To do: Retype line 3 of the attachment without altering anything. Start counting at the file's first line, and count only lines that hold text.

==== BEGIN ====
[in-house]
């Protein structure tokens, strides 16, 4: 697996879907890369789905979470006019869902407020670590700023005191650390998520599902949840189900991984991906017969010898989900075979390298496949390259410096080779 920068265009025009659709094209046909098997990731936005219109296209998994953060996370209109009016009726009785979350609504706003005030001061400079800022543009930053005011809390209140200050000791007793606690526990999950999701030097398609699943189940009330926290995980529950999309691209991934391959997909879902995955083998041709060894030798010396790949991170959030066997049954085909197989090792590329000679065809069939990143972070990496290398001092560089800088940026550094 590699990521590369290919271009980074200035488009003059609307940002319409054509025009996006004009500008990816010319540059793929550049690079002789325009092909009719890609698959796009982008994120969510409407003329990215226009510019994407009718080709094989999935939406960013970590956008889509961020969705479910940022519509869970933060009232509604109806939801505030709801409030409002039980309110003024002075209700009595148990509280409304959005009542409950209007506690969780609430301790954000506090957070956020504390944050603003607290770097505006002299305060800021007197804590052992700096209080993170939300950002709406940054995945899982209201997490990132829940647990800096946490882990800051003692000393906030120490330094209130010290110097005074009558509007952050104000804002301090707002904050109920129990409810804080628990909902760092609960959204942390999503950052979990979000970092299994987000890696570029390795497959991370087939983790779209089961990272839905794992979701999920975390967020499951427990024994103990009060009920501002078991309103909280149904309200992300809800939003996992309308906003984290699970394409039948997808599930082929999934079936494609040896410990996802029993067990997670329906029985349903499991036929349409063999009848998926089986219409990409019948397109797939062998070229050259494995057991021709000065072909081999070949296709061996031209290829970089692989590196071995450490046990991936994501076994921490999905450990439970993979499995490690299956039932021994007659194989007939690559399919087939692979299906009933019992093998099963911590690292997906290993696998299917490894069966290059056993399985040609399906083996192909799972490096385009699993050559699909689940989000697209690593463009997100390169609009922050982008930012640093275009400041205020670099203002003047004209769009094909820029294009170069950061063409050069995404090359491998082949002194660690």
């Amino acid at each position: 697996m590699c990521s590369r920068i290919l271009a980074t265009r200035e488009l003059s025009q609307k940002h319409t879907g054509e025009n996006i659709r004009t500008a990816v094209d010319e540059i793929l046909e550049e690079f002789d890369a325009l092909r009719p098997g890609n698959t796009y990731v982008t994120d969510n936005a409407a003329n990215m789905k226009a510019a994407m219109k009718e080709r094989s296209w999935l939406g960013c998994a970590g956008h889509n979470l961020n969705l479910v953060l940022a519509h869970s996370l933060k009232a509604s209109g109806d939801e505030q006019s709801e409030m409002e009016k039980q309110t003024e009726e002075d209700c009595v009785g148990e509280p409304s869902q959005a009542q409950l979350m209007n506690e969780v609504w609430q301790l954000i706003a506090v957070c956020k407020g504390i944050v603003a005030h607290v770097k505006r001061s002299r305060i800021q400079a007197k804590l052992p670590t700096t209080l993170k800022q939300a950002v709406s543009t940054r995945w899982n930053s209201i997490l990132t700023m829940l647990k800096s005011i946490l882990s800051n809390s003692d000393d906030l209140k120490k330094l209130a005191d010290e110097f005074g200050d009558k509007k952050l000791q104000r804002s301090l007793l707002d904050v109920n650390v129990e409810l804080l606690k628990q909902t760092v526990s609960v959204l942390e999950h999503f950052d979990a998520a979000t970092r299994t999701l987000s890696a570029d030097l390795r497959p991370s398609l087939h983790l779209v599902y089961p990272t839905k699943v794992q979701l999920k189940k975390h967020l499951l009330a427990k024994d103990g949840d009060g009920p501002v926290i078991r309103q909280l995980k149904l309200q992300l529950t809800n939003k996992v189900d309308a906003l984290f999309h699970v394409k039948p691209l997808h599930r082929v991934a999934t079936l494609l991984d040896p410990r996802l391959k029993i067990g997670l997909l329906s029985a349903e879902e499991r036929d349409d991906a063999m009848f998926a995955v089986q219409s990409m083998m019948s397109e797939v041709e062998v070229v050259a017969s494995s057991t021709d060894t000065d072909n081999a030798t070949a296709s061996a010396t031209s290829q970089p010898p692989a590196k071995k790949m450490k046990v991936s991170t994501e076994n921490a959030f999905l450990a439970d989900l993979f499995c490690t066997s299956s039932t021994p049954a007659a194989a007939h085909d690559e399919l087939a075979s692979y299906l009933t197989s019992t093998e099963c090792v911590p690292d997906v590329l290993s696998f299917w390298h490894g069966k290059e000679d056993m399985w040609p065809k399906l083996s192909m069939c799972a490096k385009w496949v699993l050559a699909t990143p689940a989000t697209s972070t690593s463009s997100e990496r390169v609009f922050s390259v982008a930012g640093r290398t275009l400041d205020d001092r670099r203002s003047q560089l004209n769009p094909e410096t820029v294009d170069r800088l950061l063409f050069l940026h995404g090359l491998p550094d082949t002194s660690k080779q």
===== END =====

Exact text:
């Amino acid at each position: 697996m590699c990521s590369r920068i290919l271009a980074t265009r200035e488009l003059s025009q609307k940002h319409t879907g054509e025009n996006i659709r004009t500008a990816v094209d010319e540059i793929l046909e550049e690079f002789d890369a325009l092909r009719p098997g890609n698959t796009y990731v982008t994120d969510n936005a409407a003329n990215m789905k226009a510019a994407m219109k009718e080709r094989s296209w999935l939406g960013c998994a970590g956008h889509n979470l961020n969705l479910v953060l940022a519509h869970s996370l933060k009232a509604s209109g109806d939801e505030q006019s709801e409030m409002e009016k039980q309110t003024e009726e002075d209700c009595v009785g148990e509280p409304s869902q959005a009542q409950l979350m209007n506690e969780v609504w609430q301790l954000i706003a506090v957070c956020k407020g504390i944050v603003a005030h607290v770097k505006r001061s002299r305060i800021q400079a007197k804590l052992p670590t700096t209080l993170k800022q939300a950002v709406s543009t940054r995945w899982n930053s209201i997490l990132t700023m829940l647990k800096s005011i946490l882990s800051n809390s003692d000393d906030l209140k120490k330094l209130a005191d010290e110097f005074g200050d009558k509007k952050l000791q104000r804002s301090l007793l707002d904050v109920n650390v129990e409810l804080l606690k628990q909902t760092v526990s609960v959204l942390e999950h999503f950052d979990a998520a979000t970092r299994t999701l987000s890696a570029d030097l390795r497959p991370s398609l087939h983790l779209v599902y089961p990272t839905k699943v794992q979701l999920k189940k975390h967020l499951l009330a427990k024994d103990g949840d009060g009920p501002v926290i078991r309103q909280l995980k149904l309200q992300l529950t809800n939003k996992v189900d309308a906003l984290f999309h699970v394409k039948p691209l997808h599930r082929v991934a999934t079936l494609l991984d040896p410990r996802l391959k029993i067990g997670l997909l329906s029985a349903e879902e499991r036929d349409d991906a063999m009848f998926a995955v089986q219409s990409m083998m019948s397109e797939v041709e062998v070229v050259a017969s494995s057991t021709d060894t000065d072909n081999a030798t070949a296709s061996a010396t031209s290829q970089p010898p692989a590196k071995k790949m450490k046990v991936s991170t994501e076994n921490a959030f999905l450990a439970d989900l993979f499995c490690t066997s299956s039932t021994p049954a007659a194989a007939h085909d690559e399919l087939a075979s692979y299906l009933t197989s019992t093998e099963c090792v911590p690292d997906v590329l290993s696998f299917w390298h490894g069966k290059e000679d056993m399985w040609p065809k399906l083996s192909m069939c799972a490096k385009w496949v699993l050559a699909t990143p689940a989000t697209s972070t690593s463009s997100e990496r390169v609009f922050s390259v982008a930012g640093r290398t275009l400041d205020d001092r670099r203002s003047q560089l004209n769009p094909e410096t820029v294009d170069r800088l950061l063409f050069l940026h995404g090359l491998p550094d082949t002194s660690k080779q």